when the loss in adsorptive capacity is due to the original capacity. The cyclic operation was then discontinued and the silica gel was regenerated by flowing hot benzene in liquid phase through the gel bed from bottom to top. The benzene was introduced at a temperature of 230 F. and a total of 1.5 gals./lb. of gel was passed through the bed. This treatment raised the adsorptive capacity to 97% of the original.

After the foregoing regeneration cyclic operation was started again with the same operating conditions being maintained. After 800 further cycles the adsorptive capacity of the silica gel again had dropped to 82% of the original capacity. Cyclic operation was again stopped and 1.5 gals. of benzene per lb. of gel was passed through the column from bottom to top. In this instance the benzene was introduced at room temperature. The initial benzene effluent from the column was colored, but it became Water white before 1.5 gals/lb. The activity was raised only to 89% of the original; This shows that the unheated regenerant effected some regeneration but was incapable of displacing substantially all of the deactivating material accumulated in the adsorbent. Accordingly, an additional amount of benzene equivalent to 1.5 gals/lb. of gel was passed through the bed at a temperature of 230 F. This effected complete regeneration, the adsorptive capacity being brought back to of the original value.

Example2 A -325 F. catalytic gasoline containing 42% aromatics and 9% olefins was treated with silica gel in another cyclic operation employing benzene as the desorbent. In each cycle charge stock and benzene, each at room temperature, were introduced into the top of a silica gel bed in amounts, respectively, of 0.058 and 0.076 gal/lb. of gel. After 1025 cycles the adsorptive capacity for aromatics had dropped to 74% of the OI'lglnal value. The cyclic operation was then stopped and benzene as regenerant was introduced into the bottom of the column at a temperature of 270 F. After 1.5 gals./lb. of gel had been passed through the bed, the adsorptive capacity had been increased to 89% of the original. At this time the benzene efiiuent was still colored due to the presence of displaced deactivating material. This shows that the use of a larger amount of benzene would have efiected more completely regeneration.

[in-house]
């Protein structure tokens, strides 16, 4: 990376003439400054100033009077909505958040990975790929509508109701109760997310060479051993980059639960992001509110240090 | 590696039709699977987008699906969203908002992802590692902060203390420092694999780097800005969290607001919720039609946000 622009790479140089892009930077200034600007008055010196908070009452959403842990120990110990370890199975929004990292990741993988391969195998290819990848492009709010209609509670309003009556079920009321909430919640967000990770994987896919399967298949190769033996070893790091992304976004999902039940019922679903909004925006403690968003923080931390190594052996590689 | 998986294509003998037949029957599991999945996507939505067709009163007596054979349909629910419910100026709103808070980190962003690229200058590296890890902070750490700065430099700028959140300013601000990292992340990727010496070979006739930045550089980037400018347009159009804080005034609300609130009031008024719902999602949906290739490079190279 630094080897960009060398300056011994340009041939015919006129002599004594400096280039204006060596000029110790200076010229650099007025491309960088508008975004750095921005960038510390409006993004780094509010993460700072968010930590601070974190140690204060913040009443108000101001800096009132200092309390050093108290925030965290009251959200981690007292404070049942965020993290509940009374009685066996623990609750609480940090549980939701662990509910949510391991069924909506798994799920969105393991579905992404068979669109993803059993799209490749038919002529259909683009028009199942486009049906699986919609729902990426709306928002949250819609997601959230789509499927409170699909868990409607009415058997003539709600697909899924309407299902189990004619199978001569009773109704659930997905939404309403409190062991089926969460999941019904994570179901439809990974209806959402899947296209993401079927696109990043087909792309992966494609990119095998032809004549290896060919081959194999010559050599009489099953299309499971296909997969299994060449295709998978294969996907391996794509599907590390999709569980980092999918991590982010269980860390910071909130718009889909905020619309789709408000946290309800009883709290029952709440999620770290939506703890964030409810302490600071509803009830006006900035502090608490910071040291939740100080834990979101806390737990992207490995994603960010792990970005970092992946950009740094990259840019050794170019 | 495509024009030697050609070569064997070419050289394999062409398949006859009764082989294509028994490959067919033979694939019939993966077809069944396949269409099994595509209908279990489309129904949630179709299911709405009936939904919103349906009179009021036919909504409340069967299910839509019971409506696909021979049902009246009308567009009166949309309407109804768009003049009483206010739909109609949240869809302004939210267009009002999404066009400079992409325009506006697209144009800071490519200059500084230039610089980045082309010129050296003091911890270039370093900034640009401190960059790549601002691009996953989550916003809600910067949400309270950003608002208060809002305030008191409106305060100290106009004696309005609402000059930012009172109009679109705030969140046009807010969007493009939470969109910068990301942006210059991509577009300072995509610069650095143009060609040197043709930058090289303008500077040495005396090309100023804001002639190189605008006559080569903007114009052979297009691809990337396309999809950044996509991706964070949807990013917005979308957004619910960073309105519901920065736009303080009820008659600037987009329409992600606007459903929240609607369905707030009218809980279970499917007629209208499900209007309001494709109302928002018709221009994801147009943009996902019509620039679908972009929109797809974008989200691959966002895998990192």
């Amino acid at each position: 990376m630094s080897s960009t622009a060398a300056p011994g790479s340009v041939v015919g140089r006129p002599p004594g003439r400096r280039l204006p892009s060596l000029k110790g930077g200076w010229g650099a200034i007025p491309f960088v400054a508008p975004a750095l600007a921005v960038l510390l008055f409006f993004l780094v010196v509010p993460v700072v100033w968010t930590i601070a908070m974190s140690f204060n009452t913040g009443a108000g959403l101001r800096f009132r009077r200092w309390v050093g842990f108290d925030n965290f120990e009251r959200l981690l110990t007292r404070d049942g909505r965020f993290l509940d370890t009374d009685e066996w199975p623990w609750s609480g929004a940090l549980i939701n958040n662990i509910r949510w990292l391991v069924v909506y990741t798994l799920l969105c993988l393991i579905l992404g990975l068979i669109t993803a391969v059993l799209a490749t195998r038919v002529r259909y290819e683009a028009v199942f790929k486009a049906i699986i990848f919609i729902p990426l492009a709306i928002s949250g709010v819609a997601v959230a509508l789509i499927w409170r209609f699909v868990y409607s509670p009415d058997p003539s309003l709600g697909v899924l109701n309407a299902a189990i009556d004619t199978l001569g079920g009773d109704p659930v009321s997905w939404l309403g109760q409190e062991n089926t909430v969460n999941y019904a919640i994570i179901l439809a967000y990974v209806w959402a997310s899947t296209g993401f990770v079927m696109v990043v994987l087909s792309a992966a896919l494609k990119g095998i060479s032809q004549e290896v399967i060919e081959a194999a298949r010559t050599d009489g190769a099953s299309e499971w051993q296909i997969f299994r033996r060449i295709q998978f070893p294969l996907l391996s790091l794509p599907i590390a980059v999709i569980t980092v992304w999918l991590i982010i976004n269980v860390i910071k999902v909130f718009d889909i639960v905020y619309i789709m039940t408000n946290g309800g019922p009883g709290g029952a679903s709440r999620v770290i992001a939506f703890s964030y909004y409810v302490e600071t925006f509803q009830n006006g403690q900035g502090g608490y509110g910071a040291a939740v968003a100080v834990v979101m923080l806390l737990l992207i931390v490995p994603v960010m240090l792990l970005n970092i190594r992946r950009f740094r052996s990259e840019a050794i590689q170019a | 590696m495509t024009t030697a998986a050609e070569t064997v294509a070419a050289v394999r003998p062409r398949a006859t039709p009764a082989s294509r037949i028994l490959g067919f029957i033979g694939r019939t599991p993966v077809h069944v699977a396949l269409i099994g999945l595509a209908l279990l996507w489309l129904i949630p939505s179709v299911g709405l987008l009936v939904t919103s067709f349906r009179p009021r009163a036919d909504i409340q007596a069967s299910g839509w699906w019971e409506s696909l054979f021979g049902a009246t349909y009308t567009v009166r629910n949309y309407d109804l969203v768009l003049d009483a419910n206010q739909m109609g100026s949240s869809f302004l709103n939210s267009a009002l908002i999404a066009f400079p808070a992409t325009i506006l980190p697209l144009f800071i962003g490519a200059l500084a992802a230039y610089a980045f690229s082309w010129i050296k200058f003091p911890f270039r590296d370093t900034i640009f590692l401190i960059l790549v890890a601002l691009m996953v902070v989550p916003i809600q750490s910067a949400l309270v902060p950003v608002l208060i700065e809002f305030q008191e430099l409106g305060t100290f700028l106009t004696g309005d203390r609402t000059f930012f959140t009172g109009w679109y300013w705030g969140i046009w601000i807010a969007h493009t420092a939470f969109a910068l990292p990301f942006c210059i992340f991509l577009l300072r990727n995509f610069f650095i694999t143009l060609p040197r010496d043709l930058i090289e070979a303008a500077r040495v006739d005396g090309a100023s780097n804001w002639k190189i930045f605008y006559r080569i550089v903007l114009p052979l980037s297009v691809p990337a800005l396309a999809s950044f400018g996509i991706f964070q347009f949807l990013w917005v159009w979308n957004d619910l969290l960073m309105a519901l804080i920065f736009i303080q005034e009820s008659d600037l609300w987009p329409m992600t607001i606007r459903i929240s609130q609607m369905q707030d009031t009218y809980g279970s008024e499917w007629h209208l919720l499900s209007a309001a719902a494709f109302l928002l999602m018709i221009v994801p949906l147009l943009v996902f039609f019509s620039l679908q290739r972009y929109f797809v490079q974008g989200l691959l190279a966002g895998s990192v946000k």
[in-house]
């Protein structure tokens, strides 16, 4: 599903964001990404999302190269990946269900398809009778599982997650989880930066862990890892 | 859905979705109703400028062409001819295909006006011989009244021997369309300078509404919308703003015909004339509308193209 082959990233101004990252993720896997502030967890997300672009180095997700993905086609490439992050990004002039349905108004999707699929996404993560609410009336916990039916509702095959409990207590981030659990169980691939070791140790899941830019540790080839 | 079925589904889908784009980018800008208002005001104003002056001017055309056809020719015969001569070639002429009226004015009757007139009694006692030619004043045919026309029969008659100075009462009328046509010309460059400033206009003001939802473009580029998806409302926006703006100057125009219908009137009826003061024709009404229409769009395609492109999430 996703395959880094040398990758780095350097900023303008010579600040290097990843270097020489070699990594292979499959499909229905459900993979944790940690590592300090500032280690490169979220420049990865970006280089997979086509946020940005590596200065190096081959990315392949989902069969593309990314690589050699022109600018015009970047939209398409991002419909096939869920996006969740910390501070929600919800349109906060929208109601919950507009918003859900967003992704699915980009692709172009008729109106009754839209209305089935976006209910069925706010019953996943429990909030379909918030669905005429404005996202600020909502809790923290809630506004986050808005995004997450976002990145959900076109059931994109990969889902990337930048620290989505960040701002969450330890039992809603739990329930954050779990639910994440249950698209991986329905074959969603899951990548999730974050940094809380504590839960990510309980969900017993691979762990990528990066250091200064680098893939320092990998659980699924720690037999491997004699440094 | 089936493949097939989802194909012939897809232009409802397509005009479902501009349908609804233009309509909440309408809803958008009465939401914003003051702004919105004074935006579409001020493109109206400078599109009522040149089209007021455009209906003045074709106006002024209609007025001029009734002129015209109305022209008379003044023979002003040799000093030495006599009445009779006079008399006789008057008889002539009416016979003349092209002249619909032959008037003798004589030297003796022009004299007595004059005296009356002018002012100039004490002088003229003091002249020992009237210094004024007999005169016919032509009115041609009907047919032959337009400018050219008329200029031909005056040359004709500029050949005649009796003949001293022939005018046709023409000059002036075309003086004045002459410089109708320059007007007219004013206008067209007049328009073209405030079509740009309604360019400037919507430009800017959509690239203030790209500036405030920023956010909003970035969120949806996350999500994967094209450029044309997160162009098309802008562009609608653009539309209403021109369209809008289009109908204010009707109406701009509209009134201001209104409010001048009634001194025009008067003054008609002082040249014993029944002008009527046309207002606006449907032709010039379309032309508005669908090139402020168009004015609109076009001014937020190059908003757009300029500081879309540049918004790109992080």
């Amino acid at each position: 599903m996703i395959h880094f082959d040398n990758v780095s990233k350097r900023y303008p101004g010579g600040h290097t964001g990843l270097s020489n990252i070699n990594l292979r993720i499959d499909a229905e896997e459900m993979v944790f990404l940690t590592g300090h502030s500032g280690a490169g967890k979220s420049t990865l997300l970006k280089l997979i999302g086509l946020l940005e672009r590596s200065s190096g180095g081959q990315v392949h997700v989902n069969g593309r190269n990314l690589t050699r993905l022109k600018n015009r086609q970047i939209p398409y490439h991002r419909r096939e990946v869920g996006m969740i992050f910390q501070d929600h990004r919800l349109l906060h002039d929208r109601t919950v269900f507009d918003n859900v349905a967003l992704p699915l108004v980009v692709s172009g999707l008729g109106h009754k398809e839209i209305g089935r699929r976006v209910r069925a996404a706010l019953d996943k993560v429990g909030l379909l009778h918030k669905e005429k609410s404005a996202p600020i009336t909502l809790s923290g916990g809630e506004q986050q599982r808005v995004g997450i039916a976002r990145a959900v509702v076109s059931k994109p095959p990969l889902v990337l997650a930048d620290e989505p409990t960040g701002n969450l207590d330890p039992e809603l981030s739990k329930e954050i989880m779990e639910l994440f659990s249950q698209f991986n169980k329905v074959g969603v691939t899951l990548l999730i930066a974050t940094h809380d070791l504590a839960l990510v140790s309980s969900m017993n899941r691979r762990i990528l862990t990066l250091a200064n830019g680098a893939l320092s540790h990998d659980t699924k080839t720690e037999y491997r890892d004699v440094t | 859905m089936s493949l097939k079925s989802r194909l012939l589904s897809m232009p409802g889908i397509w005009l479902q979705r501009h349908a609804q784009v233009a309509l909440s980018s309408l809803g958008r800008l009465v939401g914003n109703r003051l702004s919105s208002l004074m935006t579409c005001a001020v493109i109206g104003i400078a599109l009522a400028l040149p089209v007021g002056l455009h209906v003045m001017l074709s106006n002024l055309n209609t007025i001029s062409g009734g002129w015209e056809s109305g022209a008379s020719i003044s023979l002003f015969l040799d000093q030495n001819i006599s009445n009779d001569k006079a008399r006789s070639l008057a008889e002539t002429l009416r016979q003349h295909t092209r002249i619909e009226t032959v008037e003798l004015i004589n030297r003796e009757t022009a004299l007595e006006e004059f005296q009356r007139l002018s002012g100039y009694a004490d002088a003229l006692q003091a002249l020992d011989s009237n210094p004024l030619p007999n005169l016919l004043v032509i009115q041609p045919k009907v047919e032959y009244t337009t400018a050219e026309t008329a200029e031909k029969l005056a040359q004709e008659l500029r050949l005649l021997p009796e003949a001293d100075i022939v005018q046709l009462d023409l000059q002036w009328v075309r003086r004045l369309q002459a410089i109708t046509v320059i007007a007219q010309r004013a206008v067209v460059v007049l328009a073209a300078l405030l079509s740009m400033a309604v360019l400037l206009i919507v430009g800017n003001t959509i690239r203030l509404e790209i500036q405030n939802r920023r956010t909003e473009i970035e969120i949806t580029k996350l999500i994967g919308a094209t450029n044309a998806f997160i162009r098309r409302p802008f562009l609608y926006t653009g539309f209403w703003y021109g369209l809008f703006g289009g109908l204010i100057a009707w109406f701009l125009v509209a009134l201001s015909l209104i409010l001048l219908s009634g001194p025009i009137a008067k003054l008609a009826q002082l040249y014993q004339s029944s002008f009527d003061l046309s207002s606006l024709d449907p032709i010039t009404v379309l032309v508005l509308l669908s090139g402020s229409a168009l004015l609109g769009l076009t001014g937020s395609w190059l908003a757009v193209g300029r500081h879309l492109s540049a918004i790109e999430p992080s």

Example 3 The following example shows that regeneration of the silica gel can be accomplished accordmg to the invention water. This condition might arise due to the presence of a small amount'of water in the charge stock or due to an upset condition in plant operation resulting in a sudden madvertent introduction of water in relatively large amount into the gel bed.

Water vapor was introduced into a column packed with silica gel until it had adsorbed 3.3% by weight. This caused its capacity for adsorbing aromatics to decrease to 92% of the original value. The gel was then regenerated by means of liquid benzene at about 300 F., employing 2.0 gals/lb. of gel. This treatment brought the adsorptive capacity back to 100%.